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These past few months have been filled with excitement, anxiety and finally: relief, now I reach a time I can comfortably share this news with you all. My husband and I are expecting our first baby next year!
I’ve been juggling a lot lately – writing and releasing my new book, the launch of my thyroid courses websites with Nadha Hassen over on Thoughtful Thyroid and growing a human life (as well as preparing for them to be here!)
It has been hard to not share this exciting news with you all sooner, as I’m usually so open about my thyroid health and this pregnancy has of course impacted that, but after experiencing a pregnancy loss before, it has made me even more cautious about getting ahead of myself. I am, however, writing plenty of blogs and articles surrounding what I’ve learnt whilst being pregnant with hypothyroidism, Hashimoto’s and on NDT medication. I haven’t found a lot of information about this during my own pregnancy, so I want to fill in those gaps for others.
I know that pregnancy announcements can hurt if you’ve lost a pregnancy or are having struggles conceiving – I’ve felt it and I know many other thyroid patients have too, but please don’t lose hope. I still don’t really believe it’s happening to me, but I’m finally having a miracle rainbow baby, after once upon a time giving up hope of ever becoming a mother.
After a previous miscarriage, I was shocked to find that when we started trying to conceive again, I fell pregnant straight away. Many of us with thyroid problems are at an increased risk of fertility issues, so I was very surprised. However, after miscarrying last year, I spent over a year getting my health back to as perfect a place as possible before attempting to fall pregnant again.
Being twenty-five at the time of falling pregnant though, I knew my age was on my side as well as my thyroid health being in the best place it had ever been. Since knowing that I wanted to start a family in my mid-twenties, a couple of years ago, I have worked hard on my health to get it to as good a place as possible to support conceiving and maintaining a healthy pregnancy. I will of course speak about everything I did to prep my body in upcoming blog posts.
When to start a family is a very personal decision, but I knew I wanted to seize the opportunity when my Hashimoto’s reached the point of remission and I felt as well as I could, in order to support my body through pregnancy and post-pregnancy as well as possible, in order to recover as smoothly as possible.
Sadly, having Hashimoto’s leads to 35% fewer live births compared to those with normal thyroid function and the risk of miscarriage also increases with hypothyroidism.  October is also Pregnancy and Infant Loss Awareness Month, so I always spread awareness concerning the link between pregnancy loss and thyroid function too.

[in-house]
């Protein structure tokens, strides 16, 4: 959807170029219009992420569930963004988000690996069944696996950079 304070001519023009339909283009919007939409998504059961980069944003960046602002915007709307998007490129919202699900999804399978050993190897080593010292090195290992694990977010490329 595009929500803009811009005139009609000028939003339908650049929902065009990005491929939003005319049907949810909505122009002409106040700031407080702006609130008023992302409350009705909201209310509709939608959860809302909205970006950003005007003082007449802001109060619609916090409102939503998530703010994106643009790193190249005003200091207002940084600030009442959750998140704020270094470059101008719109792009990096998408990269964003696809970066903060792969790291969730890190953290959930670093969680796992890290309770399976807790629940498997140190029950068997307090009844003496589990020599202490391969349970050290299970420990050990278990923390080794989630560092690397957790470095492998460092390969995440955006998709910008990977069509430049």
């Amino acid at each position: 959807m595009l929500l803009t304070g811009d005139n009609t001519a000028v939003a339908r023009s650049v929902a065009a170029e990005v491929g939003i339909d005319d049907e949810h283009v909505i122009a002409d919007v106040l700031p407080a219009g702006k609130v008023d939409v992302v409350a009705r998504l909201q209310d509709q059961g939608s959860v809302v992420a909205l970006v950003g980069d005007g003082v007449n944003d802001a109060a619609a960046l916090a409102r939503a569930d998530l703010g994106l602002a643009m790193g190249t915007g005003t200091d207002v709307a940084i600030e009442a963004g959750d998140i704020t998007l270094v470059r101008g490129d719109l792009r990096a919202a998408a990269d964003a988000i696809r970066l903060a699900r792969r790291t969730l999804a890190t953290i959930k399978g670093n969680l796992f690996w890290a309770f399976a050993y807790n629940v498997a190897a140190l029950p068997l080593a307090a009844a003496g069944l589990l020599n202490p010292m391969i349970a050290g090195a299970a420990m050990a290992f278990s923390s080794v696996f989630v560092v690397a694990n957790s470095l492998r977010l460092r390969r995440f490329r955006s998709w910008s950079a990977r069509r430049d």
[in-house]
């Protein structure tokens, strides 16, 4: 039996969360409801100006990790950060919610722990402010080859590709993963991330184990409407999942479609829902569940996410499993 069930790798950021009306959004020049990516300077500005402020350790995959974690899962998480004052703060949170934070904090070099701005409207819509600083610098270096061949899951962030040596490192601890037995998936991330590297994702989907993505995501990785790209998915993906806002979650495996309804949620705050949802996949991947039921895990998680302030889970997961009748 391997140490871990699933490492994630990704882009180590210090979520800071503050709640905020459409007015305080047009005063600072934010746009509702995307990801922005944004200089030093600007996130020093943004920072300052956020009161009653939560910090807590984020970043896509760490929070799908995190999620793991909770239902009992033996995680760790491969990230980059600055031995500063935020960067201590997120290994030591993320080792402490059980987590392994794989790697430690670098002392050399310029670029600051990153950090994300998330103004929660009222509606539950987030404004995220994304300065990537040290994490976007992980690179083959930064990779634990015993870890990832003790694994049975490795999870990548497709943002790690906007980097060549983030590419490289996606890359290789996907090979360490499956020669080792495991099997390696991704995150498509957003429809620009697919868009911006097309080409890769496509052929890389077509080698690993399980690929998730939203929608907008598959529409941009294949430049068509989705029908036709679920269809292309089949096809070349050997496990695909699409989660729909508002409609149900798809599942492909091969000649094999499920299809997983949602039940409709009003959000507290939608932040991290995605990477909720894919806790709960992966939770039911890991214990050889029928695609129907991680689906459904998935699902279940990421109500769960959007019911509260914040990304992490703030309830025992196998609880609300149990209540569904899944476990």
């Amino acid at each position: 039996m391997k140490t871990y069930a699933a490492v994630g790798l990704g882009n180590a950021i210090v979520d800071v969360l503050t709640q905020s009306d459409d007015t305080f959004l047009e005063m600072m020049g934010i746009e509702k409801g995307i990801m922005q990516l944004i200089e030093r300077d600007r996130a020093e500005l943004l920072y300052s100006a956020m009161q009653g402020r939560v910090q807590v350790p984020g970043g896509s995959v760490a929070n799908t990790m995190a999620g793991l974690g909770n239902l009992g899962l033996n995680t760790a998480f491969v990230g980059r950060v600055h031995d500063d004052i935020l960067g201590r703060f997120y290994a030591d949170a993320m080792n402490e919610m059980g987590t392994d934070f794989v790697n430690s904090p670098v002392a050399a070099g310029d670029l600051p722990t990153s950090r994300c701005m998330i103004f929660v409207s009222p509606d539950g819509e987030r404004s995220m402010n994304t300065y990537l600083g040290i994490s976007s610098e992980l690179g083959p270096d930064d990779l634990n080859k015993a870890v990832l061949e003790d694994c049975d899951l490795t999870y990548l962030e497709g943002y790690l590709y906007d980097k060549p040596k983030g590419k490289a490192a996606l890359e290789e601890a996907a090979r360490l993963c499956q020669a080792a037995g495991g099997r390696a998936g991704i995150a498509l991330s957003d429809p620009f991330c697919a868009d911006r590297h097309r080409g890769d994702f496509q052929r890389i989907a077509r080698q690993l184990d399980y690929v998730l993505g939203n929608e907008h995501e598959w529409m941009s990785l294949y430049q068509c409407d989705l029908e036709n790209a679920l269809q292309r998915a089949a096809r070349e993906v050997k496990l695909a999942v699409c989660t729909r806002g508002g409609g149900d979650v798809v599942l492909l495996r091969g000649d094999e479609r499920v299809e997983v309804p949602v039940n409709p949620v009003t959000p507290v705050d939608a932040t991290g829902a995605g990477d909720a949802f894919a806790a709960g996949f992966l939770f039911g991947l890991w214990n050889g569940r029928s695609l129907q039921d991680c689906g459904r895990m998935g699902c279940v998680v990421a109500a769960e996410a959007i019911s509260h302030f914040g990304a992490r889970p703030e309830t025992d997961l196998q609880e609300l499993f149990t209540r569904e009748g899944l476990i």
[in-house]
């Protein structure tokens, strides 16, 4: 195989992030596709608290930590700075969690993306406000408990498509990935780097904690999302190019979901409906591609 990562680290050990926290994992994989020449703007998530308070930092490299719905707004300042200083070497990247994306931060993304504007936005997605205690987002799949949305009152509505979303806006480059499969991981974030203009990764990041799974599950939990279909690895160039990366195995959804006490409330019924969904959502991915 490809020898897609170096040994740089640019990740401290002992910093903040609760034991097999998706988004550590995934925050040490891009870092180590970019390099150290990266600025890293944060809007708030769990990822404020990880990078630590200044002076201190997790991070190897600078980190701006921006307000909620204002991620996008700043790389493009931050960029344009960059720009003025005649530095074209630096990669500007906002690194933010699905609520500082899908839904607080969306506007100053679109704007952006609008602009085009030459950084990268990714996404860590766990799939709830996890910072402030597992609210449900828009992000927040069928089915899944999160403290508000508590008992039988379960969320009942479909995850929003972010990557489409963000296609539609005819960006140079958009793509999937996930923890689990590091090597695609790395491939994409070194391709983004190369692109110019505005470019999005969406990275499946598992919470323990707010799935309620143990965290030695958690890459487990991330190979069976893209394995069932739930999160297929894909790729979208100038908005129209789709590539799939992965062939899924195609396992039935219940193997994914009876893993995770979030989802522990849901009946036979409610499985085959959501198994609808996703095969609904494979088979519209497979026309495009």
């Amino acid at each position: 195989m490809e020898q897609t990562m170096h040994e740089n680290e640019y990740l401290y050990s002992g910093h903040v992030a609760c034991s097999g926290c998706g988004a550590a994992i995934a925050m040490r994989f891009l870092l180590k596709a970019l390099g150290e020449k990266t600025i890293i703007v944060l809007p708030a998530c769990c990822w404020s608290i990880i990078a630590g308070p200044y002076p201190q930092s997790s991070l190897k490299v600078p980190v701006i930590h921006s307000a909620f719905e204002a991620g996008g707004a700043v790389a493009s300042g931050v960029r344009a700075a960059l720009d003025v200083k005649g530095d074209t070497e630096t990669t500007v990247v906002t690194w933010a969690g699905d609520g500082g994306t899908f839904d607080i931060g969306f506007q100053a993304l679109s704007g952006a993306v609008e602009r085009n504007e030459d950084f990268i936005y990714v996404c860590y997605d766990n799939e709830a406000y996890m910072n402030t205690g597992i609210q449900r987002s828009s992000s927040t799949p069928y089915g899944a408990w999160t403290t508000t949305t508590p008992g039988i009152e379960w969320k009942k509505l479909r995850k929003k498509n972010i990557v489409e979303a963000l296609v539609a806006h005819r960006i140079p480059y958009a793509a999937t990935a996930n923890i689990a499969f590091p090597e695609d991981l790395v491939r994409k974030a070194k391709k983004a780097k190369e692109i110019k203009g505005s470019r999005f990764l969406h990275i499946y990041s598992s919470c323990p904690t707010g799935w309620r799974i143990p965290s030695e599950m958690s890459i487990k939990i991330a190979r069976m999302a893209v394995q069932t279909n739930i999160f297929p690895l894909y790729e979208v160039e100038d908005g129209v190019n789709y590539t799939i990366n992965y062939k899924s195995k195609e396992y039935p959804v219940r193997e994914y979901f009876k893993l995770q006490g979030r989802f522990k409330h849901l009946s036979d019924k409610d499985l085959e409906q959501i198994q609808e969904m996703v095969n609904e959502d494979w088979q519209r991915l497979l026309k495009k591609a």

I’ll be populating the existing ‘Pregnancy posts’ category on my website with more articles, as I share my own pregnancy journey and experiences with Hashimoto’s, hypothyroidism and being on NDT medication throughout pregnancy.
If you’ve struggled with fertility issues yourself, please know that there are answers out there. Getting your thyroid levels optimised, checking vitamin levels, full sex hormone and health testing (oestrogen dominance was affecting my fertility) are all vital. Read what I did here.
You can also see my blog post concerning fertility here, and some books I found helpful listed below:
I know a lot of you will have questions, so I’ll try my best to answer as much as I can over the coming months, but I will also be taking a step back from my work for a while too, as we welcome this new addition to our lives and figure out what my health looks like post-birth. My form of ‘maternity leave’ from the thyroid advocacy work is still being worked out. However, you’ll still see regular new blog posts every week and social media posts. Be sure to follow me on Instagram in particular as I share the most personal insights over there.
Little one is due to arrive early next year and is kicking me as I type this.
Rachel Hill is the highly ranked and multi-award winning thyroid patient advocate, writer, speaker and author behind The Invisible Hypothyroidism. Her thyroid advocacy work includes authoring books, writing articles, blogging and speaking on podcasts, as well as being a board member for The American College of Thyroidology and The WEGO Health Patient Leader Advisory Board. Rachel has worked with The National Academy of Hypothyroidism, The BBC, The Mighty, Yahoo, MSN, ThyroidChange and many more. She is well-recognised as a useful contributor to the thyroid community and has received multiple awards and recognitions for her work and dedication. She has authored two books: ‘Be Your Own Thyroid Advocate‘ and ‘You, Me and Hypothyroidism‘. Rachel is British, but advocates for thyroid patients on a global scale.